In the first 22 chapters of this book, I laid out the Scrum framework and explained what I believe to be essential Scrum. You should now understand the mechanics of using Scrum to deliver innovative solutions. You should also have a good sense of why Scrum prescribes particular roles, practices, artifacts, and rules. Now you are ready to define your path forward. This chapter discusses the idea that there is no universal, final target for your Scrum implementation; instead, you need to define your own unique route towards agility. I end by describing the role of best practices and how to use Scrum, with its iterative and incremental approach, as the basis for discovering your own path forward.
There Is No End State
Being highly proficient with Scrum, and thus being more agile, is not your end goal. It is, rather, a means of more effectively and economically achieving your business goals. So how do you know when you're done learning Scrum?
There is no definition of done for a Scrum adoption or transition to agile. There is no agile maturity model “Level 5.” To say, “I have finally achieved agility!” is a meaningless comment. Instead, becoming proficient with Scrum is a process of continuous, never-ending improvement aimed at growing your bottom line.
Discover Your Own Path
Just as no one can tell you where your Scrum implementation should end, no one can lead you down a predefined path that will guarantee success. Instead, you must use the feedback loops inherent in Scrum to learn, inspect, and adapt your way forward based on your organization's own unique goals and culture and the ever-changing complex environment in which you must operate.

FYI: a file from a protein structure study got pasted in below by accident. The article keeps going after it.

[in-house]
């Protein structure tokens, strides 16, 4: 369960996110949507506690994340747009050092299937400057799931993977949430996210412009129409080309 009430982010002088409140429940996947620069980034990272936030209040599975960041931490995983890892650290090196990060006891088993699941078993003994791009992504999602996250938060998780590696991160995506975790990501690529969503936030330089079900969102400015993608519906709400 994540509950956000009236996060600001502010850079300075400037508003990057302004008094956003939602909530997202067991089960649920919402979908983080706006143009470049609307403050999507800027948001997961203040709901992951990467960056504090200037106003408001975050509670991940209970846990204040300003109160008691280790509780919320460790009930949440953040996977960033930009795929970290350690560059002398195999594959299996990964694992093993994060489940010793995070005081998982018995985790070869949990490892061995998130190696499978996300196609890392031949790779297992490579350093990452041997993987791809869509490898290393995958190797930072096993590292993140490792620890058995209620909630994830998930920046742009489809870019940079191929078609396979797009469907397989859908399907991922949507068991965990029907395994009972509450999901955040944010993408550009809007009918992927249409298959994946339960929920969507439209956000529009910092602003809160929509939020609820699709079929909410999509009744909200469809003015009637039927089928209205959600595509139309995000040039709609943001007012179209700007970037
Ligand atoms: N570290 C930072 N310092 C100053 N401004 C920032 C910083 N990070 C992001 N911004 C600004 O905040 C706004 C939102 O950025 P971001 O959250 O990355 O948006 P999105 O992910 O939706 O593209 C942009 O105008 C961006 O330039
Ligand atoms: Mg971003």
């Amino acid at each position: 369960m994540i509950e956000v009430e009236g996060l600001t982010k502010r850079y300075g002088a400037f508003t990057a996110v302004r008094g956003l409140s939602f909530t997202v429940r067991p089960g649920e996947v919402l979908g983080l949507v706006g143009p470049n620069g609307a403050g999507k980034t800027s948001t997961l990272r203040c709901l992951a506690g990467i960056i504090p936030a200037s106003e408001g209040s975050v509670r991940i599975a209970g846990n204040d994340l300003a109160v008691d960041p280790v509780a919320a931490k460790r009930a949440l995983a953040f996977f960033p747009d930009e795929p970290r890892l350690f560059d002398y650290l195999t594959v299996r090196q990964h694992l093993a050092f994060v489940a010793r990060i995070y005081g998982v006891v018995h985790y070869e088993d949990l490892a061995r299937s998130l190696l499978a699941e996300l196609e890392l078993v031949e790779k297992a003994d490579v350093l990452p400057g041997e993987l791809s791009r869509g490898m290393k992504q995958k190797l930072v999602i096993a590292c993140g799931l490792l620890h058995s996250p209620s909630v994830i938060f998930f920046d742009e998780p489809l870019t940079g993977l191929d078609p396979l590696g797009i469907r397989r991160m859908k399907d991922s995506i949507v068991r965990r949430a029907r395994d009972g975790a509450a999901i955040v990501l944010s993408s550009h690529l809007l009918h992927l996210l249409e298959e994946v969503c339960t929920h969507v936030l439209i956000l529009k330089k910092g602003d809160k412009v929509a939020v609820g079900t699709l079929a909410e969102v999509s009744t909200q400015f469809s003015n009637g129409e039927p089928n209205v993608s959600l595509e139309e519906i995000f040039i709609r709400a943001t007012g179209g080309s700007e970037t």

Sharing Best Practices
If there is no “one right path” to follow, how do best practices fit in? First, let's agree to call these “best approaches.” Practices are how I describe the core aspects of Scrum. I think of an approach, on the other hand, as a particular implementation of a Scrum practice. While two teams might have different approaches, they should both adhere to the same core set of Scrum practices.
Many organizations try to describe what a succesful Scrum team is doing, capture it, and then institutionalize it as a best approach. Doing so can be harmful, because individual team approaches are highly contextual, and might not work for other teams. Teams should share approaches that have worked for them, but those approaches should only be adopted by another team when it makes sense for that team's unique culture, environment, and situation.
Using Scrum to Discover the Path Forward
No matter where you are in your Scrum implementation, you can use the principles of Scrum to guide you on your path forward. Keep a backlog of improvement ideas, or on a larger scale, change initiatives. Work in sprints to iteratively and incrementally implement the improvements and changes you'd like to see. Inspect: See how the implementation is going. Then adapt your path forward accordingly.
It always amazes me that the same people who concede it isn't possible to get the requirements for a product correct up front, and therefore want to use Scrum development, will in the same breath tell me that they aren't quite ready to use Scrum because they haven't worked out all the details yet. Don't worry about getting things perfect up front. You can't! Try Scrum for a few sprints and see what happens. Try to improve a little each sprint.
You should expect to run into problems and impediments along the way. Experiencing difficulty doesn't mean Scrum isn't working: It likely means you're starting to expose some of the dysfunctions that have been there all along.
And you should expect to encounter some resistance. Change is never easy. Help make it easier by educating others about the principles that underlie Scrum and the goals you are trying to achieve. Work with the naysayers, not against them, to chip away at the obstacles that prevent your team, your product development effort, and your organization from realizing the full benefits of your Scrum implementation.
I wish you all the best of success!